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Concussion Nutrition (Part 2)

Patients with concussions or Mild traumatic brain injury often complain of stress and have been shown to possess higher plasma cortisol levels. Vitamin C supplementation has been shown to decrease cortisol which is commonly known as the “stress hormone”. A 1500mg daily dose of oral Vitamin C may decrease the production of the the adrenal hormones, cortisol and adrenaline, which are immunosuppressive at high levels.

Be sure to consult with your physician before taking dietary supplements.

Peters, E. M., Anderson, R., Nieman, D. C., Fickle, H., & Jogessar, V. (2001). Vitamin C supplementation attenuates the increases in circulating cortisol, adrenaline and anti-inflammatory polypeptides following ultramarathon running. International journal of sports medicine, 22(07), 537-543.

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Concussion Nutrition (Part 1)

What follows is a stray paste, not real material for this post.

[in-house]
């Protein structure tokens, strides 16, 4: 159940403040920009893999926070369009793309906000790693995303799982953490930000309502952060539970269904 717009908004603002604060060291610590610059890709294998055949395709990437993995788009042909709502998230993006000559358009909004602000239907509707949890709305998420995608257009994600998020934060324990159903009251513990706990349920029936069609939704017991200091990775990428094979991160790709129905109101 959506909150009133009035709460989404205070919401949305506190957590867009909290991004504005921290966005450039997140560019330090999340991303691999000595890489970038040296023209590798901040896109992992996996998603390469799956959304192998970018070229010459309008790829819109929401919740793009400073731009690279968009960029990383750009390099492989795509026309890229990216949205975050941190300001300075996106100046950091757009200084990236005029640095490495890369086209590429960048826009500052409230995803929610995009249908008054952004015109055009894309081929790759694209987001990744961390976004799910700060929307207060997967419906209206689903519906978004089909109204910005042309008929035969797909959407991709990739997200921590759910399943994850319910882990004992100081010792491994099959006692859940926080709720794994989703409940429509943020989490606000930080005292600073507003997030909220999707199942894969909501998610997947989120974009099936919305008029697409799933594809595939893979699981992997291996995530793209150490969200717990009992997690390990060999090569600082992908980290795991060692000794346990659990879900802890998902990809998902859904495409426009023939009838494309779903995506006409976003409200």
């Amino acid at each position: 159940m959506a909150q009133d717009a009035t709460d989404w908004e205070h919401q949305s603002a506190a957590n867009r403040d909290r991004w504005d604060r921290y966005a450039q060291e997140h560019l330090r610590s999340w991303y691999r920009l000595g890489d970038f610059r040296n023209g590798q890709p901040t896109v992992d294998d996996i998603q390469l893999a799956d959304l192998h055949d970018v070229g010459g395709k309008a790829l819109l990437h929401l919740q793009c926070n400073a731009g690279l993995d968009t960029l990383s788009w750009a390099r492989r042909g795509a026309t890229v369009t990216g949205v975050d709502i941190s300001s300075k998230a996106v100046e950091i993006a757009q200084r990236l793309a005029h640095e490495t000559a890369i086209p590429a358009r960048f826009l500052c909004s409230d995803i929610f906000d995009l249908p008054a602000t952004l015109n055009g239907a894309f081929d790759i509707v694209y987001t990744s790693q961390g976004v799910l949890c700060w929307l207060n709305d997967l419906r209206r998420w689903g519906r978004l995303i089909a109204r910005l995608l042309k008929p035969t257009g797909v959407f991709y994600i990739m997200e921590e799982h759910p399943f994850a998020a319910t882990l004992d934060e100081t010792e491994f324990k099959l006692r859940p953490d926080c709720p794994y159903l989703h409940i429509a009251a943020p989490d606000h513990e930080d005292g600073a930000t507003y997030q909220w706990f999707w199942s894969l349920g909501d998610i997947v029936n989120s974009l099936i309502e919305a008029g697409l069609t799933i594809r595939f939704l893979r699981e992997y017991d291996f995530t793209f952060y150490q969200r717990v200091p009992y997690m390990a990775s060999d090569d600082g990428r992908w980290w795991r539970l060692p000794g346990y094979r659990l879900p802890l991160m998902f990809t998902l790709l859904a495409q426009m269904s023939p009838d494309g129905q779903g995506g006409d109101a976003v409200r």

Omega 3-6-9 and docosahexaenoic acid (DHA) may be beneficial in patients with concussions by serving not only as a vascular and neuroprotectant but by enhancing the repair process of damaged brain cells. In fact, dietary supplementation with DHA increases serum levels and, if given prior to concussion or Mild TBI, it may reduce the injury response by mitigating permanent brain cell death.

Be sure to consult with your physician before taking dietary supplements.

Hasadsri, L., Wang, B. H., Lee, J. V., Erdman, J. W., Llano, D. A., Barbey, A. K., … & Wang, H. (2013). Omega-3 fatty acids as a putative treatment for traumatic brain injury. Journal of neurotrauma, 30(11), 897-906.
Mills, J. D., Hadley, K., & Bailes, J. E. (2011). Dietary supplementation with the omega-3 fatty acid docosahexaenoic acid in traumatic brain injury. Neurosurgery, 68(2), 474-481.
Wu, A., Ying, Z., & Gomez-Pinilla, F. (2007). Omega-3 fatty acids supplementation restores mechanisms that maintain brain homeostasis in traumatic brain injury. Journal of neurotrauma, 24(10), 1587-1595.